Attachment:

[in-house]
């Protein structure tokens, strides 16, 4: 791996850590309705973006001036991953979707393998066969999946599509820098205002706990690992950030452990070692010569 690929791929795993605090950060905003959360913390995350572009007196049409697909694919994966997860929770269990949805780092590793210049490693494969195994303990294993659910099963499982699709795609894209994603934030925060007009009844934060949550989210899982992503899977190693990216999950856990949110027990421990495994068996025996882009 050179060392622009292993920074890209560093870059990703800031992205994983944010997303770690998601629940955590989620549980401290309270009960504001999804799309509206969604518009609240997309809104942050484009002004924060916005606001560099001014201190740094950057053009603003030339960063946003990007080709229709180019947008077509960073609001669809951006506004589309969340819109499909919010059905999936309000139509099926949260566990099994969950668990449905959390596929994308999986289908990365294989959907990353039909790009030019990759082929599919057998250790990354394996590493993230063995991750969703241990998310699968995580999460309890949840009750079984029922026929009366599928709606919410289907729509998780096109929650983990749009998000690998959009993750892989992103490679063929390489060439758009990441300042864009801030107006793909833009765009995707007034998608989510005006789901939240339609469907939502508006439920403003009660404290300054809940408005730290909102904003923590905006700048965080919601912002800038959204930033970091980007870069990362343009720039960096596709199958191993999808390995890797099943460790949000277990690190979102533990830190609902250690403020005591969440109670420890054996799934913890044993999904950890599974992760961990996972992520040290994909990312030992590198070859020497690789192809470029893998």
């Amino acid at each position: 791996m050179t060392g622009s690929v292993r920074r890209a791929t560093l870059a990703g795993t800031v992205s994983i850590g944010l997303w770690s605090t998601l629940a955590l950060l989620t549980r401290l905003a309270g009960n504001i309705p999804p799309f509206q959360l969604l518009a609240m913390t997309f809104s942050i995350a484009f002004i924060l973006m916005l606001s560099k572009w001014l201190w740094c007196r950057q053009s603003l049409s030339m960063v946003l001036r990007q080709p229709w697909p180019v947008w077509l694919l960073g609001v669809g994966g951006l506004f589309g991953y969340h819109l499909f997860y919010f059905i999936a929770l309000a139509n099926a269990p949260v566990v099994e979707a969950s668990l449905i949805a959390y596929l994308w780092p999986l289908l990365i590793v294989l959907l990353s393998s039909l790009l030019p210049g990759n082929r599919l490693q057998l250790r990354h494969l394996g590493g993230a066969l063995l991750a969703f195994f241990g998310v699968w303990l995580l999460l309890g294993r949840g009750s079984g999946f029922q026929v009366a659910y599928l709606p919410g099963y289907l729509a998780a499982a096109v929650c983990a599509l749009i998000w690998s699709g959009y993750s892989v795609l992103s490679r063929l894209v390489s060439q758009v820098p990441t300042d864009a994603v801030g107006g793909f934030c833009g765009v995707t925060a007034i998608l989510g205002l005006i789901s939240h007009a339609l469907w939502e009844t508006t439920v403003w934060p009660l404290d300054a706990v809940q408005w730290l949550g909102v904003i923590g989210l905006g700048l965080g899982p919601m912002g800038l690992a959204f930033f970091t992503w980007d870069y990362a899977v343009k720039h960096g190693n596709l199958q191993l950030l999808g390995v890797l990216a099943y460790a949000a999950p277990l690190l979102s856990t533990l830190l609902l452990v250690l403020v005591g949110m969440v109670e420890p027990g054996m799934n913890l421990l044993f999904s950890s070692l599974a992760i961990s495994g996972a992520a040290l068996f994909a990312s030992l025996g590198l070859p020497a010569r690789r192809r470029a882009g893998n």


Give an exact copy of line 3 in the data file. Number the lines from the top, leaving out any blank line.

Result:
């Amino acid at each position: 791996m050179t060392g622009s690929v292993r920074r890209a791929t560093l870059a990703g795993t800031v992205s994983i850590g944010l997303w770690s605090t998601l629940a955590l950060l989620t549980r401290l905003a309270g009960n504001i309705p999804p799309f509206q959360l969604l518009a609240m913390t997309f809104s942050i995350a484009f002004i924060l973006m916005l606001s560099k572009w001014l201190w740094c007196r950057q053009s603003l049409s030339m960063v946003l001036r990007q080709p229709w697909p180019v947008w077509l694919l960073g609001v669809g994966g951006l506004f589309g991953y969340h819109l499909f997860y919010f059905i999936a929770l309000a139509n099926a269990p949260v566990v099994e979707a969950s668990l449905i949805a959390y596929l994308w780092p999986l289908l990365i590793v294989l959907l990353s393998s039909l790009l030019p210049g990759n082929r599919l490693q057998l250790r990354h494969l394996g590493g993230a066969l063995l991750a969703f195994f241990g998310v699968w303990l995580l999460l309890g294993r949840g009750s079984g999946f029922q026929v009366a659910y599928l709606p919410g099963y289907l729509a998780a499982a096109v929650c983990a599509l749009i998000w690998s699709g959009y993750s892989v795609l992103s490679r063929l894209v390489s060439q758009v820098p990441t300042d864009a994603v801030g107006g793909f934030c833009g765009v995707t925060a007034i998608l989510g205002l005006i789901s939240h007009a339609l469907w939502e009844t508006t439920v403003w934060p009660l404290d300054a706990v809940q408005w730290l949550g909102v904003i923590g989210l905006g700048l965080g899982p919601m912002g800038l690992a959204f930033f970091t992503w980007d870069y990362a899977v343009k720039h960096g190693n596709l199958q191993l950030l999808g390995v890797l990216a099943y460790a949000a999950p277990l690190l979102s856990t533990l830190l609902l452990v250690l403020v005591g949110m969440v109670e420890p027990g054996m799934n913890l421990l044993f999904s950890s070692l599974a992760i961990s495994g996972a992520a040290l068996f994909a990312s030992l025996g590198l070859p020497a010569r690789r192809r470029a882009g893998n």